Man hops right on lion's back, but this isn't any circus act

In what looks to be a scene out of a modern "Jungle Book," Kevin Richardson becomes truly part of the pride of lions, getting down on their level and looking them in the eyes. In this "60 Minutes" profile, Richardson contends that lions don't look to kill, but rather avoid most confrontation.
"They do seem to be attached in a way because when you go away, they do miss you and they do lovingly greet you when you come back," Richardson says. "They're the only social cat, as we know – a truly social cat – so that's quite important to lions."
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According to the African Wildlife Foundation, declining habitat in Africa has lead to a 42 percent decline in lion populations. Declared vulnerable in population in 1996, the lions continued decreasing due to growing and encroaching human populations. This human population expansion, as well as the decline of lion's food sources, leads to increasing conflicts, such as livestock attacks and increased hunting.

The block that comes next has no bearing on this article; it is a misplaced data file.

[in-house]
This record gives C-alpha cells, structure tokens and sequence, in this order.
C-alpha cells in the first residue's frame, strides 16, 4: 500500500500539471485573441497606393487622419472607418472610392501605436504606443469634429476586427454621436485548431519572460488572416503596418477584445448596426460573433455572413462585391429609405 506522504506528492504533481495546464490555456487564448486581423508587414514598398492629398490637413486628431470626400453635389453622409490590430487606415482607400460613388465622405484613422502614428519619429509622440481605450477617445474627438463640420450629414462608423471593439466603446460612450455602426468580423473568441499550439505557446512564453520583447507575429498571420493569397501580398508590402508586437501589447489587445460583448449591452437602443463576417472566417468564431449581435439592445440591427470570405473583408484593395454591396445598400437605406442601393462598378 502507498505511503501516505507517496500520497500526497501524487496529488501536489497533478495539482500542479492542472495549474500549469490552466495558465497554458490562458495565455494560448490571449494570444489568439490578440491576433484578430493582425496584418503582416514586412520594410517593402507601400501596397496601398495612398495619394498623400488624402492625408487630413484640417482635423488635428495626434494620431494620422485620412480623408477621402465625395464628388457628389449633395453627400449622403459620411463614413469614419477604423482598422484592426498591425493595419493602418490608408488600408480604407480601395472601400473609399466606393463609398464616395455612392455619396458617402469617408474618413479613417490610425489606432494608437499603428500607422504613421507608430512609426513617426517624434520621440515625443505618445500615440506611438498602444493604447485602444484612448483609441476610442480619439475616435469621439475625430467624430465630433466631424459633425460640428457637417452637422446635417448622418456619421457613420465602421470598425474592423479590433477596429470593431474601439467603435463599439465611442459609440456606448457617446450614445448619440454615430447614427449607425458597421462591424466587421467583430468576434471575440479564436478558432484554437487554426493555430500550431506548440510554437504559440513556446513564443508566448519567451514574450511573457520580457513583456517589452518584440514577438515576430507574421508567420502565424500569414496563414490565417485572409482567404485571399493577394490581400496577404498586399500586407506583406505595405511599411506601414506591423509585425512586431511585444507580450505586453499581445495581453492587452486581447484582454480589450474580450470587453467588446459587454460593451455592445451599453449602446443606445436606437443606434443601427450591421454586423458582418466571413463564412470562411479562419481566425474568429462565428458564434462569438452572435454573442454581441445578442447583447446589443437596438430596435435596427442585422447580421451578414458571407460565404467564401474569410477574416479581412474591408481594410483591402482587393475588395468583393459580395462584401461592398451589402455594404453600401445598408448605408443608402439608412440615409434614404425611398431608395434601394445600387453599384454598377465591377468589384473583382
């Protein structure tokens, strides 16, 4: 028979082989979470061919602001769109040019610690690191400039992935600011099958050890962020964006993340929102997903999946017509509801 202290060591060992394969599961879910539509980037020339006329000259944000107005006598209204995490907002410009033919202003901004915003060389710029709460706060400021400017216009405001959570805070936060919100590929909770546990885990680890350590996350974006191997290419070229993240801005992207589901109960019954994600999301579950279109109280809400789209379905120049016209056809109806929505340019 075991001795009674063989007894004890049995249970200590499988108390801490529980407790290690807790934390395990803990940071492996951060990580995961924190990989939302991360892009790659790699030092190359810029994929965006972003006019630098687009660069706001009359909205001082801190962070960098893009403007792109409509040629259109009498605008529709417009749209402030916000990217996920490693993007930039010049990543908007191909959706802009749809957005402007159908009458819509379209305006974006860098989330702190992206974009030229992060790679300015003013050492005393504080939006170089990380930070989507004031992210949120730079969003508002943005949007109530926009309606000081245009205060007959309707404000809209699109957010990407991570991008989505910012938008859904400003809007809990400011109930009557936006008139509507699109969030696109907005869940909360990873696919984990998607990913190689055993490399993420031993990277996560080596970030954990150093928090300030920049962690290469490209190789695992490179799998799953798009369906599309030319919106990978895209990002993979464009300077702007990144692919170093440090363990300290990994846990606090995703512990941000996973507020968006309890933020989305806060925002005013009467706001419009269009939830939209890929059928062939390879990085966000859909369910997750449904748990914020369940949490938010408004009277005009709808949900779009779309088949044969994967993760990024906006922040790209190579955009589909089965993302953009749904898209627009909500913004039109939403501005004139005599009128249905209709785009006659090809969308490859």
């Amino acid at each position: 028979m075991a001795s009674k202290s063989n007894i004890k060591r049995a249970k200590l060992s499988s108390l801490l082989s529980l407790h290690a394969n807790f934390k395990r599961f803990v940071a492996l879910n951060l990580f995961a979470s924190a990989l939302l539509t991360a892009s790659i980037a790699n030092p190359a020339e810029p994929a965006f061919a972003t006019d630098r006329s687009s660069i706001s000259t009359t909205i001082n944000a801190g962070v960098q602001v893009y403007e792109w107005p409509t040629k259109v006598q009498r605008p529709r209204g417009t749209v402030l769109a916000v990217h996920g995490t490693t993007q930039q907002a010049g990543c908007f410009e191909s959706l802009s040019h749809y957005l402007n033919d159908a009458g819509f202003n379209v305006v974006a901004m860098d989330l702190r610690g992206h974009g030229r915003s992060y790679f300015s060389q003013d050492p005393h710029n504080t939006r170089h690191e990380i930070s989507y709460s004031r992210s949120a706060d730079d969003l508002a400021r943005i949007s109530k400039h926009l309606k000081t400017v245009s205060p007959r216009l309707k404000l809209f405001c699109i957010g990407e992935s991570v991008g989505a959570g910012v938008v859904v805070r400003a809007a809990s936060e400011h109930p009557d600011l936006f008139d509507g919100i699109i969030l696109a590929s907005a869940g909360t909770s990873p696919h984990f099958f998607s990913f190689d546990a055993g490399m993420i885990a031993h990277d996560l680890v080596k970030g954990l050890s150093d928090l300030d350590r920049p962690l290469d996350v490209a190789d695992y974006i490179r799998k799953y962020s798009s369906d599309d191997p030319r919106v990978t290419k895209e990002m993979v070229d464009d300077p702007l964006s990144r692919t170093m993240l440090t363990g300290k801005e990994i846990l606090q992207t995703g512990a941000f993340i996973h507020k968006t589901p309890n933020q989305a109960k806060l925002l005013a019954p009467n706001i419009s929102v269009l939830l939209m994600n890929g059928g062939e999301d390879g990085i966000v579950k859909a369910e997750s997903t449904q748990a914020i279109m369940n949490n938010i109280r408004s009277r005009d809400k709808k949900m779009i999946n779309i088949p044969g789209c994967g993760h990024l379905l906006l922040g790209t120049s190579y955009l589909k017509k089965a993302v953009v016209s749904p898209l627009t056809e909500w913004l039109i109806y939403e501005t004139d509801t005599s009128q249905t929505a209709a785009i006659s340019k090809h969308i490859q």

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Could it be that humans only miss out on an understanding of lions like Richardson discovered? Pass along this amazing video so that others may look at the king of the jungle in a new light as well.

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